We all have different attitudes to investing. Some people are conservative and don’t like any variability in returns. Others accept the roller coaster of the share market as a short-term price to pay for better long-term performance. Some people will have both of these attitudes – conservative with their short-term savings and aggressive with their long-term investments.
It is probably unfortunate that the short-term performance of long-term investments is reported so often. The media often makes announcements such as “super funds balances boomed last month” or “share investors go backwards in one day”. Returns over short periods are probably irrelevant to a long-term investor.
But this reporting does shape the way people think about their investments particularly where shares are involved. You can expect shares to fluctuate in value over the short term but perform well over complete economic cycles.
There is a theory that when investors hear about these short-term returns they react in three different ways. Obviously, reactions depend on the most recent investment performance, but these are the most commonly made judgements (they might be familiar to you):
“I could have done better in the bank”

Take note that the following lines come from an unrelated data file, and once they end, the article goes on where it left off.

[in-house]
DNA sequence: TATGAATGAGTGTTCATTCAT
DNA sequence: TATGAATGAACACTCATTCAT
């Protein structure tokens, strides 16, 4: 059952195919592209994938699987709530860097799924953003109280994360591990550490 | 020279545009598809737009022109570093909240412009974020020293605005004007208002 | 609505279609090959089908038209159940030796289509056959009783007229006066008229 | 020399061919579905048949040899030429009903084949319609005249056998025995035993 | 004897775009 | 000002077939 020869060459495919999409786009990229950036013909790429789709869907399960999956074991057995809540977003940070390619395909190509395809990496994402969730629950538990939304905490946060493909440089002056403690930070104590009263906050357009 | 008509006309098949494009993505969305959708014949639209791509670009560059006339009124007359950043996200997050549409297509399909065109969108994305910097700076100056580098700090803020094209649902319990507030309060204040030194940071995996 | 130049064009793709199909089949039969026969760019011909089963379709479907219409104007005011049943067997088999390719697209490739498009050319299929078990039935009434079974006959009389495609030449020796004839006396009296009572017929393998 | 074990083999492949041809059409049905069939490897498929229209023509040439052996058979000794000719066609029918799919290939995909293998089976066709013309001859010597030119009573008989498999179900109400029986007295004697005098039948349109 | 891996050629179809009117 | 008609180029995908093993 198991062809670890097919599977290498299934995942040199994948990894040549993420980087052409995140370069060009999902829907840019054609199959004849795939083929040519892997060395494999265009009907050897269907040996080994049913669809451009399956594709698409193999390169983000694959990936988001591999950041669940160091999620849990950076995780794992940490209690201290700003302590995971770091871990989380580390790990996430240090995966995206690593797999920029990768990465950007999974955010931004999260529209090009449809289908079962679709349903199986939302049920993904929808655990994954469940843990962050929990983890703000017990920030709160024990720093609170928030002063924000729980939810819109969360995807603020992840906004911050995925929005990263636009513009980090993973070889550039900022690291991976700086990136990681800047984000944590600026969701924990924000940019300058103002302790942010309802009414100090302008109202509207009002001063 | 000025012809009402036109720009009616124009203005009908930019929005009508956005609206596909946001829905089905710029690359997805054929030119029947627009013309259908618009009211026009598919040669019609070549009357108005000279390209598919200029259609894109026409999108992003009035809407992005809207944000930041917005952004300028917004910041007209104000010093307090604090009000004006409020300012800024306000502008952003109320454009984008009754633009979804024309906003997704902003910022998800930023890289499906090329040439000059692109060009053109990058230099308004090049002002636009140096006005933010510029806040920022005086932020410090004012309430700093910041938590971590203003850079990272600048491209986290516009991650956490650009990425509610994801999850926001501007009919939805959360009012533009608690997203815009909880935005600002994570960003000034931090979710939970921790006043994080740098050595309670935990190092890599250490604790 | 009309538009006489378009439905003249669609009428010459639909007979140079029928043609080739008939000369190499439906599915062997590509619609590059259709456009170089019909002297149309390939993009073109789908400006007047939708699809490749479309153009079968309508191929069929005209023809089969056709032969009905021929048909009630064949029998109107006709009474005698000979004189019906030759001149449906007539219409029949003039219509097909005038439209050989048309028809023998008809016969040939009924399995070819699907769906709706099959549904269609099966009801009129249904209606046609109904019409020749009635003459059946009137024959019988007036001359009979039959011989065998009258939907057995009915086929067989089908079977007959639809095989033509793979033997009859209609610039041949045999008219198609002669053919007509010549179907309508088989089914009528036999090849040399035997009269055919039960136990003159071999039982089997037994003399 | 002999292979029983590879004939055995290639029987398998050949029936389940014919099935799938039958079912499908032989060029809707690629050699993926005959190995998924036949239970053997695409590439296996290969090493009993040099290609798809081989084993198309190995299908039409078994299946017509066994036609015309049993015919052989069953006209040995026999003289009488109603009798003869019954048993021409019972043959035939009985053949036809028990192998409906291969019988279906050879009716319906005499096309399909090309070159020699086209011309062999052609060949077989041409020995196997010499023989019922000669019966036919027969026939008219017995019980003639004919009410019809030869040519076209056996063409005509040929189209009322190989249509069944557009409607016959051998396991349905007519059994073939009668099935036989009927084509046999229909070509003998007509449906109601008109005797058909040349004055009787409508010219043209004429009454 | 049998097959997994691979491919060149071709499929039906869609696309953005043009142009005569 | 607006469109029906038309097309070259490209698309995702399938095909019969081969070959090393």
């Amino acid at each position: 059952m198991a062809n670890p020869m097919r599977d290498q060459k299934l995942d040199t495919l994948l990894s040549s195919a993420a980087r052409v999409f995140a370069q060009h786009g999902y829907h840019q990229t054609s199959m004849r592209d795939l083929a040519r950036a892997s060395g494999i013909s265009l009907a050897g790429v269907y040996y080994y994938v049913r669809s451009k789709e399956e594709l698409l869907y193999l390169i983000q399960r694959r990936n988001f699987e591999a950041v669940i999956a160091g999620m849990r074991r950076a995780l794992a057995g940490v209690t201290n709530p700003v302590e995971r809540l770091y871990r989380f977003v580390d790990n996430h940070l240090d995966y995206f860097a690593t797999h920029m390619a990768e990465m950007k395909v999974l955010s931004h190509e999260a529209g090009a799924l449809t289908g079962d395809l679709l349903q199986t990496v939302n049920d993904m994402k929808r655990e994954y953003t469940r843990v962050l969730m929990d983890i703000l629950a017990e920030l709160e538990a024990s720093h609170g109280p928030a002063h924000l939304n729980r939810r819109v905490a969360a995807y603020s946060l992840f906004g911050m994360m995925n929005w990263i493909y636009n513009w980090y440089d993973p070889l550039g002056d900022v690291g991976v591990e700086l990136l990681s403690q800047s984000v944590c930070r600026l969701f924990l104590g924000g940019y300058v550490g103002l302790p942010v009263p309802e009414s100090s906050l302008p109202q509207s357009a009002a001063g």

There will be times when growth assets under-perform term deposits. A lot of investors have thought this in recent years. As we are now witnessing with low interest rates, this is not true at the moment.
“I missed out”
There will be times when shares and property surge and someone you know will tell you they achieved 50% or 100% returns. The Australian residential property market was like this in 2002 and 2003 and the share market was similar between March and September 2009. Don’t worry, that time will come again so get in and stay in.
“I’m going backwards”
There will be times when shares produce negative returns. However history has proven time and again that sound share investment sees you “going forwards” over the long term.
Trying to achieve above-average returns at all times throughout the investment cycle is a recipe for disaster. It is tempting for investors to try to “time the market” – moving between asset classes by trying to predict the “next winner”. A better approach is to choose your own benchmark that will enable you to meet your goals. Then focus on a long-term strategy to achieve this return. A prominent investment axiom states “time in the market is more important than timing the market”.
Your financial adviser can help design a portfolio to meet your specific needs for the short and long term, so you don’t have to carry any regrets.
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